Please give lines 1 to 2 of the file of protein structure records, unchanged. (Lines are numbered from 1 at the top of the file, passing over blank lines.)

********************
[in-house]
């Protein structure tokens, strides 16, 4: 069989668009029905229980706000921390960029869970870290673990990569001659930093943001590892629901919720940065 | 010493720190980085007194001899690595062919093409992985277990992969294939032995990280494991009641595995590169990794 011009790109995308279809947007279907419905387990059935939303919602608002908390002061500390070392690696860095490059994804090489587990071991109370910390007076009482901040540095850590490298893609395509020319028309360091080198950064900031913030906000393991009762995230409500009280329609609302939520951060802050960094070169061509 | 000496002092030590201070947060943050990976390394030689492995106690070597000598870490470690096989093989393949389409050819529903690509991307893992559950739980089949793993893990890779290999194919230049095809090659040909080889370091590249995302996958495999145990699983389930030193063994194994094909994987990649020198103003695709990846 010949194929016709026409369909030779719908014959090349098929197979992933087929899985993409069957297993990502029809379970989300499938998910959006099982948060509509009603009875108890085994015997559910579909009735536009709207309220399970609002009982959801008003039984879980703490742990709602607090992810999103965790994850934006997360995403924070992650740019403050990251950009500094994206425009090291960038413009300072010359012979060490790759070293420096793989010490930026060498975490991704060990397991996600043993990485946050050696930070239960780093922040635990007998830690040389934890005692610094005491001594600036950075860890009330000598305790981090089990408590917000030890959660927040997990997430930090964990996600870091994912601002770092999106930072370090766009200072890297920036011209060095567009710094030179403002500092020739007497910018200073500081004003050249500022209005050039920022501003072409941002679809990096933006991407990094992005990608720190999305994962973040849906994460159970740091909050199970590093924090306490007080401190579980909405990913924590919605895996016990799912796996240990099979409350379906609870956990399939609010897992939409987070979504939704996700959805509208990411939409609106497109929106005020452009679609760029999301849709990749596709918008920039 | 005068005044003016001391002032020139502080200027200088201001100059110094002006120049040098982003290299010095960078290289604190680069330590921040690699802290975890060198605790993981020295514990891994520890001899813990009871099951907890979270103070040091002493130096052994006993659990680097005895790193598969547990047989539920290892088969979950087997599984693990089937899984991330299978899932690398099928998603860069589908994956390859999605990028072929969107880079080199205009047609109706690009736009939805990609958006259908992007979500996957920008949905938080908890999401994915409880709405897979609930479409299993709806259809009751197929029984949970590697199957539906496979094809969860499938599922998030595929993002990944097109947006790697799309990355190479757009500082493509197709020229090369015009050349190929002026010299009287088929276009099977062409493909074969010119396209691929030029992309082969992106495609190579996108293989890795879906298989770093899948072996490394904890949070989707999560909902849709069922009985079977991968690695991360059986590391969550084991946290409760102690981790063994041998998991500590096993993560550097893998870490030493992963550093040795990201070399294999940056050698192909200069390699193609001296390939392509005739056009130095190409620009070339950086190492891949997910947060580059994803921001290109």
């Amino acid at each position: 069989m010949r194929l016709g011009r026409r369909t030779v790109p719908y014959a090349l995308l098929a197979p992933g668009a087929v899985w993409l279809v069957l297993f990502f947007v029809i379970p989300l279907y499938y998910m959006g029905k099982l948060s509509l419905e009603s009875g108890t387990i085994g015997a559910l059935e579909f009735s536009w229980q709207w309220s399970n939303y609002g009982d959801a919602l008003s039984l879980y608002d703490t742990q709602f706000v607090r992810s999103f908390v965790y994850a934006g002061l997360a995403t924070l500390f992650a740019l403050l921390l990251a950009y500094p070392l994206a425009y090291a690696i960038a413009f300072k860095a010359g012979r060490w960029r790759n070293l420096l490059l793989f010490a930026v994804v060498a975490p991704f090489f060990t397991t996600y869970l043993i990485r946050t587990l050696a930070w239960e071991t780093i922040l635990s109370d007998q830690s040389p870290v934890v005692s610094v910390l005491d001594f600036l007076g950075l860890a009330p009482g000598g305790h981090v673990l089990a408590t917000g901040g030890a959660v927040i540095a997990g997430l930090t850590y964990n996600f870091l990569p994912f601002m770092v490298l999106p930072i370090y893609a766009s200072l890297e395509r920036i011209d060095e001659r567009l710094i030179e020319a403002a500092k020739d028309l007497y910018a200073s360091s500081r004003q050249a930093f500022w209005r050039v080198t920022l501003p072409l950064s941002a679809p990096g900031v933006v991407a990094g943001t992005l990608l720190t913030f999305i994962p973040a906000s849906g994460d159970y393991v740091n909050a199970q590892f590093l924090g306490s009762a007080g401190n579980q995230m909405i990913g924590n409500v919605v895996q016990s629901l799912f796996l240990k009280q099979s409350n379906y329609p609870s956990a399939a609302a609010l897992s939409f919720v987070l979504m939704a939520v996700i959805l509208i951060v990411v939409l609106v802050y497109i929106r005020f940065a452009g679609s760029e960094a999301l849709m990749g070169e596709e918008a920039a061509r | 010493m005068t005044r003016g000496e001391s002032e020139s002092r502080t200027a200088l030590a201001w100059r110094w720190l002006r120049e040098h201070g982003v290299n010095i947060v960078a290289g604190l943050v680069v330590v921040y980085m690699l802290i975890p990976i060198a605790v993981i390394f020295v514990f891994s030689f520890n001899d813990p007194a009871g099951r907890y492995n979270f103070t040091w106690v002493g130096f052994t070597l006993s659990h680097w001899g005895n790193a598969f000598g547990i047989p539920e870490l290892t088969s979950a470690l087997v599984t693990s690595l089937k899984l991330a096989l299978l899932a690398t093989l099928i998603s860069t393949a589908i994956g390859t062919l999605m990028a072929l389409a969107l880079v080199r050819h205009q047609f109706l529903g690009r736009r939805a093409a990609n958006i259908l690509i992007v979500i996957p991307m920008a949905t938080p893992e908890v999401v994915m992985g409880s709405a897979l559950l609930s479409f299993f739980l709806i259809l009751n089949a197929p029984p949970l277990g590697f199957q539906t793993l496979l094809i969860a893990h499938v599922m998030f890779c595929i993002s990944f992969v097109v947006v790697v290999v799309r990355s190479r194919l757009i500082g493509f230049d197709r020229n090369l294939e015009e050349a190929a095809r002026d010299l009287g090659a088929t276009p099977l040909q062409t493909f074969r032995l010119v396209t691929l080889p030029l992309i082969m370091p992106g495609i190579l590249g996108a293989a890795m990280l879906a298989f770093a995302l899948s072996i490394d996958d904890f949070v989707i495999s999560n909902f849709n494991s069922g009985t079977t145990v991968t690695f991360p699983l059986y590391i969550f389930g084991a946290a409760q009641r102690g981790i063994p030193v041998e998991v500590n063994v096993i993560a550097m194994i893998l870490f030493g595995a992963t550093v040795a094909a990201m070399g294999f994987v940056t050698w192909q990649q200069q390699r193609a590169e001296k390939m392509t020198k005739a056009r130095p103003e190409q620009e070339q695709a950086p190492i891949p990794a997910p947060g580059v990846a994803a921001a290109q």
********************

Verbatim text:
[in-house]
């Protein structure tokens, strides 16, 4: 069989668009029905229980706000921390960029869970870290673990990569001659930093943001590892629901919720940065 | 010493720190980085007194001899690595062919093409992985277990992969294939032995990280494991009641595995590169990794 011009790109995308279809947007279907419905387990059935939303919602608002908390002061500390070392690696860095490059994804090489587990071991109370910390007076009482901040540095850590490298893609395509020319028309360091080198950064900031913030906000393991009762995230409500009280329609609302939520951060802050960094070169061509 | 000496002092030590201070947060943050990976390394030689492995106690070597000598870490470690096989093989393949389409050819529903690509991307893992559950739980089949793993893990890779290999194919230049095809090659040909080889370091590249995302996958495999145990699983389930030193063994194994094909994987990649020198103003695709990846 010949194929016709026409369909030779719908014959090349098929197979992933087929899985993409069957297993990502029809379970989300499938998910959006099982948060509509009603009875108890085994015997559910579909009735536009709207309220399970609002009982959801008003039984879980703490742990709602607090992810999103965790994850934006997360995403924070992650740019403050990251950009500094994206425009090291960038413009300072010359012979060490790759070293420096793989010490930026060498975490991704060990397991996600043993990485946050050696930070239960780093922040635990007998830690040389934890005692610094005491001594600036950075860890009330000598305790981090089990408590917000030890959660927040997990997430930090964990996600870091994912601002770092999106930072370090766009200072890297920036011209060095567009710094030179403002500092020739007497910018200073500081004003050249500022209005050039920022501003072409941002679809990096933006991407990094992005990608720190999305994962973040849906994460159970740091909050199970590093924090306490007080401190579980909405990913924590919605895996016990799912796996240990099979409350379906609870956990399939609010897992939409987070979504939704996700959805509208990411939409609106497109929106005020452009679609760029999301849709990749596709918008920039 | 005068005044003016001391002032020139502080200027200088201001100059110094002006120049040098982003290299010095960078290289604190680069330590921040690699802290975890060198605790993981020295514990891994520890001899813990009871099951907890979270103070040091002493130096052994006993659990680097005895790193598969547990047989539920290892088969979950087997599984693990089937899984991330299978899932690398099928998603860069589908994956390859999605990028072929969107880079080199205009047609109706690009736009939805990609958006259908992007979500996957920008949905938080908890999401994915409880709405897979609930479409299993709806259809009751197929029984949970590697199957539906496979094809969860499938599922998030595929993002990944097109947006790697799309990355190479757009500082493509197709020229090369015009050349190929002026010299009287088929276009099977062409493909074969010119396209691929030029992309082969992106495609190579996108293989890795879906298989770093899948072996490394904890949070989707999560909902849709069922009985079977991968690695991360059986590391969550084991946290409760102690981790063994041998998991500590096993993560550097893998870490030493992963550093040795990201070399294999940056050698192909200069390699193609001296390939392509005739056009130095190409620009070339950086190492891949997910947060580059994803921001290109």